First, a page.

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Boyd v. Deutsche Lufthansa Aktiengesellschaft

United States District Court, E.D. Louisiana

June 3, 2015



MARTIN L. C. FELDMAN, District Judge.

Before the Court is Deutsche Lufthansa Aktiengesellschaft a/k/a Deutsche Lufthansa AG's Motion for Summary Judgment. For the reasons that follow, the motion is GRANTED.


This litigation concerns an international airline's liability to a passenger who fell and broke her hip while walking to the U.S. Customs area of a Houston airport.

After traveling to Cairo, Egypt, Fay Boyd and her husband, Marion Boyd, their daughter, Jennifer Pecot, and the Boyd's granddaughter, Ashley Scheibal, returned to the United States on June 2, 2013 on Lufthansa Flight Number LH 440 from Frankfurt, Germany to Houston, Texas. Having been upgraded to business class, Mr. and Mrs. Boyd were seated near the front of the airplane. When Flight 440 landed at George Bush Intercontinental Airport, Mr. and Mrs. Boyd deplaned first, before the full flight of passengers who followed them. Having stepped off of the plane without requesting assistance for herself, [1] Mrs. Boyd was walking a short distance (about 10 feet) behind Mr. Boyd, who was being pushed in a wheelchair by an attendant.[2] Mr. and Mrs. Boyd, along with other passengers, were in a wide corridor of the airport, heading toward Customs. During part of her walk toward Customs, Mrs. Boyd traveled along a moving walkway (or horizontal escalator). At some point, [3] Mrs. Boyd alleges that she was knocked to the ground by another hurried passenger, causing her to fall and break her left hip.[4] None of Mrs. Boyd's family members witnessed the incident. Some unidentified woman wearing an unidentified uniform arrived on scene and called the paramedics.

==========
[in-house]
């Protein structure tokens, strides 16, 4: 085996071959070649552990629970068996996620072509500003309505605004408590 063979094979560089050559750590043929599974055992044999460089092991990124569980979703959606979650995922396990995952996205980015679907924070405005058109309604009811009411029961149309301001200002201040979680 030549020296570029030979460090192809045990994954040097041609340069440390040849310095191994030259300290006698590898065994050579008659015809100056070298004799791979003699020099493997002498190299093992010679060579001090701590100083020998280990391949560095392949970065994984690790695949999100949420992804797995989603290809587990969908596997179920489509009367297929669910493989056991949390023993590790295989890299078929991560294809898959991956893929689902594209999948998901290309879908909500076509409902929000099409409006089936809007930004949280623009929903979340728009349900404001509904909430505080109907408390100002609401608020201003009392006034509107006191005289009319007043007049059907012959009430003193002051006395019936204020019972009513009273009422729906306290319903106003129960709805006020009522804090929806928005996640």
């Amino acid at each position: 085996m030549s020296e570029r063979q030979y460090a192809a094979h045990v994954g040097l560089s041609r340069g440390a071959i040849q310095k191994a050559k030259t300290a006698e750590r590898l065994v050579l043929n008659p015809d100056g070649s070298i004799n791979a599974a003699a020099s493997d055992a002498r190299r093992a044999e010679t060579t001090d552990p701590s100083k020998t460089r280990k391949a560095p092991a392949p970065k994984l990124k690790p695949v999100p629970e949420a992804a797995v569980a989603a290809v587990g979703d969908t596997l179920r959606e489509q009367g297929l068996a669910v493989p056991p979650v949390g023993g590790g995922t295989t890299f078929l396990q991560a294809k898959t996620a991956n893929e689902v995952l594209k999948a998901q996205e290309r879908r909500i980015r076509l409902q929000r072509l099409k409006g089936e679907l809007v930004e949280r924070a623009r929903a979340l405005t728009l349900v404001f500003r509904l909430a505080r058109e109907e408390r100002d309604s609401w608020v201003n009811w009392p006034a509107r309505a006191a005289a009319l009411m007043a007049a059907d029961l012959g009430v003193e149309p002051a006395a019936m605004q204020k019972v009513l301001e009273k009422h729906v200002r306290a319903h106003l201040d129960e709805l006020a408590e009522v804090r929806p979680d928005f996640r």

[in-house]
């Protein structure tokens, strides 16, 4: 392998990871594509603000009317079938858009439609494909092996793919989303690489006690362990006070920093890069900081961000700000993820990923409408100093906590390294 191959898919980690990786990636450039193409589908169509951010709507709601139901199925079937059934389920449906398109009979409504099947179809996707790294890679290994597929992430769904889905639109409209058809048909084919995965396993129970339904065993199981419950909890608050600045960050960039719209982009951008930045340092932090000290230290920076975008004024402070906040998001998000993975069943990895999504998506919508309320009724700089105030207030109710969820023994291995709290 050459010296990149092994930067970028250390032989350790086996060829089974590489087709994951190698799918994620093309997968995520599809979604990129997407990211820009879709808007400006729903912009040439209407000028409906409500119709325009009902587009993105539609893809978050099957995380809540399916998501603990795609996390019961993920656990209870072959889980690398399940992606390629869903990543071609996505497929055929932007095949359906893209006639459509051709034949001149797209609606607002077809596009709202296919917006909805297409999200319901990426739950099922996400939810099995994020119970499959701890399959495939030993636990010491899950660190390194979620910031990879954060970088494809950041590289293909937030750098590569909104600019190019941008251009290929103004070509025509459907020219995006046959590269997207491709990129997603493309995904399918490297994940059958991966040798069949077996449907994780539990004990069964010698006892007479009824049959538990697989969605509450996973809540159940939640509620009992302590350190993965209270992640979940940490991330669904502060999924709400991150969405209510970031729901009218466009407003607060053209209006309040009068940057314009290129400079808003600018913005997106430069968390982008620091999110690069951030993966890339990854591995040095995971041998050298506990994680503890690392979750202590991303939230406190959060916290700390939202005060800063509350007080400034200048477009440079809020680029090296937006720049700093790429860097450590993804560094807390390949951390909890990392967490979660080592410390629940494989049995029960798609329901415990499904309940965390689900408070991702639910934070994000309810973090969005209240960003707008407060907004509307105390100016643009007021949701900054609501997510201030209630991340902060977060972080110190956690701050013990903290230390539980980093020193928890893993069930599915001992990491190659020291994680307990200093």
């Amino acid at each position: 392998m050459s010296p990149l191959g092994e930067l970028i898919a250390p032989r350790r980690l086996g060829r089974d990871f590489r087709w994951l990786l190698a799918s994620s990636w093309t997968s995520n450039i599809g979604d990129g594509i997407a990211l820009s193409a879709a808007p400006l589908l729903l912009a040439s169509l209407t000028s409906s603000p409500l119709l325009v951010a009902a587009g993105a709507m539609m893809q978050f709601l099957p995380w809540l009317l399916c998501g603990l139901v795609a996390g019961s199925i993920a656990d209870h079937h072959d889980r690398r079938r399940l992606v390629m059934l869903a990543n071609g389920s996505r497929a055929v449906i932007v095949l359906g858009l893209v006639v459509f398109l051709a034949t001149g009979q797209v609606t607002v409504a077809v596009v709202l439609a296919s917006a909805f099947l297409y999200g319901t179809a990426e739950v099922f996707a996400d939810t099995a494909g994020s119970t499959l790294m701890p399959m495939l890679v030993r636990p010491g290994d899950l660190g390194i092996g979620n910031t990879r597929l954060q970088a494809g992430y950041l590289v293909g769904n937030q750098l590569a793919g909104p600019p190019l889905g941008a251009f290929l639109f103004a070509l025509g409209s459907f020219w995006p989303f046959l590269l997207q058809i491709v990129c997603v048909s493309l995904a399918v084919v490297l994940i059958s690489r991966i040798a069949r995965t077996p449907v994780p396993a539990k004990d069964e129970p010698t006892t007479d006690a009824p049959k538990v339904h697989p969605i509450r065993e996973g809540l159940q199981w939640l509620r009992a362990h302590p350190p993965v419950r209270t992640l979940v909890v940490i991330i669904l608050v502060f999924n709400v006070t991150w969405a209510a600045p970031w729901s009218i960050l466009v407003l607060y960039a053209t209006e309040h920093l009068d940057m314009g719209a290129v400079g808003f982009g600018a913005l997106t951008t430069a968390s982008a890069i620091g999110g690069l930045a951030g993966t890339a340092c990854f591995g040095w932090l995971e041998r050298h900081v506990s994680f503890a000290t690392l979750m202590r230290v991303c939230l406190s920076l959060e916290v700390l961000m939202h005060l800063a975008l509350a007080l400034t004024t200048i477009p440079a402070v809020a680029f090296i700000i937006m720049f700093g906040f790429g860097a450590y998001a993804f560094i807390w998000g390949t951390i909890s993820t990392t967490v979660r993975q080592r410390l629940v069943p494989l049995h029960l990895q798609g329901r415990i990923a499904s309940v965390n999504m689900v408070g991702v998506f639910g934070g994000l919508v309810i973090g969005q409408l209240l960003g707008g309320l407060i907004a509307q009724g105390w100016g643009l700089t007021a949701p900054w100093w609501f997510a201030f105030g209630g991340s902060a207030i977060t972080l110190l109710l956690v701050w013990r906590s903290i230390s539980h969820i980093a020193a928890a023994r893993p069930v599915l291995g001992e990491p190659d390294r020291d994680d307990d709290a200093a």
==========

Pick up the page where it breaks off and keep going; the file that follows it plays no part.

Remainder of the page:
On June 2, 2014 Mrs. Boyd sued Deutsche Lufthansa Aktiengesellschaft a/k/a or d/b/a Lufthansa German Airlines a/k/a Deutsche Lufthansa AG, [5] seeking to recover for her injuries under the Montreal Convention. In her complaint, the plaintiff alleges that Lufthansa failed to allow her enough time to disembark before allowing the other passengers on the plane to disembark.[6] In particular, she alleges that as she was disembarking, another passenger in a rush collided with her, knocking her to the ground and causing her to fracture her femur. Lufthansa submits that this lawsuit was the first notification it had that the plaintiff had been injured. Lufthansa now seeks summary relief dismissing Mrs. Boyd's claims.


Federal Rule of Civil Procedure 56 instructs that summary judgment is proper if the record discloses no genuine dispute as to any material fact such that the moving party is entitled to judgment as a matter of law. No genuine dispute of fact exists if the record taken as a whole could not lead a rational trier of fact to find for the non-moving party. See Matsushita Elec. Indus. Co. v. Zenith Radio., 475 U.S. 574, 586 (1986). A genuine dispute of fact exists only "if the evidence is such that a reasonable jury could return a verdict for the non-moving party." Anderson v. Liberty Lobby, Inc., 477 U.S. 242, 248 (1986).